99. Shah P, Vella A, Basu A, Basu R, Schwenk WF, Rizza RA 2000 Lack of suppression of glucagon contributes to postprandial hyperglycemia in subjects with type 2 diabetes mellitus. J Clin Endocrinol Metab 85(11):4053-4059
  100. Shah P, Basu A, Basu R, Rizza R 1999 Impact of lack of suppression of glucagon on glucose tolerance in humans. Am J Physiol 277:E283-E290
  101. Dinneen S, Alzaid A, Turk D, Rizza R 1995 Failure of glucagon suppression contributes to postprandial hyperglycaemia in IDDM. Diabetologia 38:337-343
  102. Mitrakou A, Kelley D, Mokan M, Veneman T, Pangburn T, Reilly J, Gerich J 1992 Role of reduced suppression of glucose production and diminished early insulin release in impaired glucose tolerance. N Engl J Med 326:22-29
  103. Baron A, Schaeffer L, Shragg P, Kolterman O 1987 Role of hyperglucagonemia in maintenance of increased rates of hepatic glucose output in type II diabetics. Diabetes 36:274-283
  104. Ahren B, Larsson H 2001 Impaired glucose tolerance (IGT) is associated with reduced insulin-induced suppression of glucagon concentrations. Diabetologia 44(11):1998-2003
  105. Felig P, Wahren J, Hendler R 1975 Influence of oral glucose ingestion of splanchnic glucose and gluconeogenic substrate mechanism in man. Diabetes 24:468-475
  106. Kelley D, Mitrakou A, Marsh H, Schwenk F, Benn J, Sonnenberg G, Archangeli M, Aoki T, Sorensen J, Berger M, Sonksen P, Gerich J 1988 Skeletal muscle glycolysis, oxidation, and storage of an oral glucose load. J Clin Invest 81:1563-1571
  107. Gerich J, Lorenzi M, Karam J, Schneider V, Forsham P 1975 Abnormal pancreatic glucagon secretion and postprandial hyperglycemia in diabetes mellitus. JAMA 234:159-165
  108. Gerich J, Lorenzi M, Karam J, Schneider V, Forsham P 1975 Abnormal pancreatic glucagon secretion and postprandial hyperglycemia in diabetes mellitus. JAMA 234:159-165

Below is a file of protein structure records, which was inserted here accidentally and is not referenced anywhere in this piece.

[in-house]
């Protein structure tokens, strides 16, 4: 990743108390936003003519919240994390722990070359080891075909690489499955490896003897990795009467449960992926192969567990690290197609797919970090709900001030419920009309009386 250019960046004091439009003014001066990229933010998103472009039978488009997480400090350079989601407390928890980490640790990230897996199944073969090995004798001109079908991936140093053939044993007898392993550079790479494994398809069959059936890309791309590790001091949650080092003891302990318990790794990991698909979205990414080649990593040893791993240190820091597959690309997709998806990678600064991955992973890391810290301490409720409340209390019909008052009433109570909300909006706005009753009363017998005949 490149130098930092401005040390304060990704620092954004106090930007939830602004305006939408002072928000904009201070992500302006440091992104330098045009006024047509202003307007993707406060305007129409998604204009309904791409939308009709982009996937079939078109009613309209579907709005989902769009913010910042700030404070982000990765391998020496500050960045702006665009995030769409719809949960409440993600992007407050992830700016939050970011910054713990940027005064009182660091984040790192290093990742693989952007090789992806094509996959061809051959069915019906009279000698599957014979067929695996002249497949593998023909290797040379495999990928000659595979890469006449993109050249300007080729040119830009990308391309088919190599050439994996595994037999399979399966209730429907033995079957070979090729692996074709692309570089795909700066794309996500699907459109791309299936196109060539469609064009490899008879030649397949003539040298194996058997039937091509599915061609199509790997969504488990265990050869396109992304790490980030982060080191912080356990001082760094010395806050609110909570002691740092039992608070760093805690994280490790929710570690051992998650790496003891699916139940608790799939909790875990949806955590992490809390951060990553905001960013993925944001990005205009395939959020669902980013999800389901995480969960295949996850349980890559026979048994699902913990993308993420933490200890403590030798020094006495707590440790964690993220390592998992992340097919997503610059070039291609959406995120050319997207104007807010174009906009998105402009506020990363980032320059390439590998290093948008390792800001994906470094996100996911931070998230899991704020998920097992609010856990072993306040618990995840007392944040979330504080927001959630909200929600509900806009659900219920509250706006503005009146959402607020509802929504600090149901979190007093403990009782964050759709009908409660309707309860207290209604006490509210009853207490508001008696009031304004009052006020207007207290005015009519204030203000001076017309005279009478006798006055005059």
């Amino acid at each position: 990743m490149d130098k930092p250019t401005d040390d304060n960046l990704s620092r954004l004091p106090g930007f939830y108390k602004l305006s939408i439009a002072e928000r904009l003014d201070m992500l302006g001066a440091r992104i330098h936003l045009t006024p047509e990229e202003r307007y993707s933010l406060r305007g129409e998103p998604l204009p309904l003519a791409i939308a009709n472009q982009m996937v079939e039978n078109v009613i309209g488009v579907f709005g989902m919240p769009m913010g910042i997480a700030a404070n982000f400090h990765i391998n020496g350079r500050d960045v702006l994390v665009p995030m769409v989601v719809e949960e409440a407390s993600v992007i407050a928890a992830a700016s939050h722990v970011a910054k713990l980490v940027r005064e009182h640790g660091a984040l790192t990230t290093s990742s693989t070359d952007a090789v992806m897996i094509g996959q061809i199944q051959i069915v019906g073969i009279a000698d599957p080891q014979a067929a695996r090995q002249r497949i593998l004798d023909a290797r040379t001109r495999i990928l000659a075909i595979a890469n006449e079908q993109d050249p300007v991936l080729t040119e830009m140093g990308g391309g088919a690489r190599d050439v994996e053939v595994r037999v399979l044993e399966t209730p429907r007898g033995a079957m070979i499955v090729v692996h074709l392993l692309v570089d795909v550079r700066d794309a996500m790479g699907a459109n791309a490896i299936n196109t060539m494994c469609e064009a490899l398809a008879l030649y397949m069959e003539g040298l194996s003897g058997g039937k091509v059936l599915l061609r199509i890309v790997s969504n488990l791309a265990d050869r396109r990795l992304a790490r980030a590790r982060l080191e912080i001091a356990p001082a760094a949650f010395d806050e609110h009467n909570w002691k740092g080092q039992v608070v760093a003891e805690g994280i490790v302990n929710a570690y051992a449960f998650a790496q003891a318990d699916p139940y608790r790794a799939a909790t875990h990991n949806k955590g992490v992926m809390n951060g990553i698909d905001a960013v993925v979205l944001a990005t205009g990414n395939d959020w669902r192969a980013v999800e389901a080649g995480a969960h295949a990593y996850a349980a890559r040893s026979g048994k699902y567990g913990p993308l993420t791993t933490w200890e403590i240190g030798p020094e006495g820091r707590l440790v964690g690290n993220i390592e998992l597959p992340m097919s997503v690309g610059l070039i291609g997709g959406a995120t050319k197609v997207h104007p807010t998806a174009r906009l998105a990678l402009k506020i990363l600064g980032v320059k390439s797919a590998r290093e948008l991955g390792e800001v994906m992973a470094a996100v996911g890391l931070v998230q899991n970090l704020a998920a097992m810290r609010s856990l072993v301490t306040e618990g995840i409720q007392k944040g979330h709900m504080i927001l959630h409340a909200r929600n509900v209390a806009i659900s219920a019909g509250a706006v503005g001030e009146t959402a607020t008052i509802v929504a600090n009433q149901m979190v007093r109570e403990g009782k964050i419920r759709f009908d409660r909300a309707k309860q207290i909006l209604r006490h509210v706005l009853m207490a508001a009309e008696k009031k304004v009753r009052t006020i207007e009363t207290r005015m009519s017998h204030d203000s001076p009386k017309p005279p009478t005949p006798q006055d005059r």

109. Miles J, Rizza R, Haymond M, Gerich J 1979 Effects of acute insulin deficiency and administration on ketone body and glucose turnover in man. Clin Res 27:658
  110. Witters LA, Trasko CS 1979 Regulation of hepatic free fatty acid metabolism by glucagon and insulin. Am J Physiol 237(1):E23-E29
  111. McGarry J, Takabayashi Y, Foster D 1978 The role of malonyl-CoA in the coordination of fatty acid synthesis and oxidation in isolated rat hepatocytes. J Biochem 253:8294-8300
  112. McGarry J, Takabayashi Y, Foster D 1978 The role of malonyl-CoA in the coordination of fatty acid synthesis and oxidation in isolated rat hepatocytes. J Biochem 253:8294-8300
  113. Schade DS, Eaton RP 1975 Modulation of fatty acid metabolism by glucagon in man. I. Effects in normal subjects. Diabetes 24(5):502-509
  114. Rodbell M 1983 The actions of glucagon at its receptor. In: Lefebvre P, ed. Glucagon I. Berlin: Springer-Verlag; 263-290
  115. Baetens D, Malaisse-Lagae F, Perrelet A, Orci L 1979 Endocrine pancreas: three-dimensional reconstruction shows two types of islets of langerhans. Science 206(4424):1323-1325
  116. McGarry J, Foster D 1983 Glucagon and ketogenesis. In: Lefebvre P, ed. Glucagon I. Berlin: Springer-Verlag; 383-398
  117. Unger RH, Orci L 1976 Physiology and pathophysiology of glucagon. Physiol Rev 56(4):778-826
  118. Unger R 1978 Role of glucagon in the pathogenesis of diabetes: the status of the controversy. Metabolism 27:1691-1709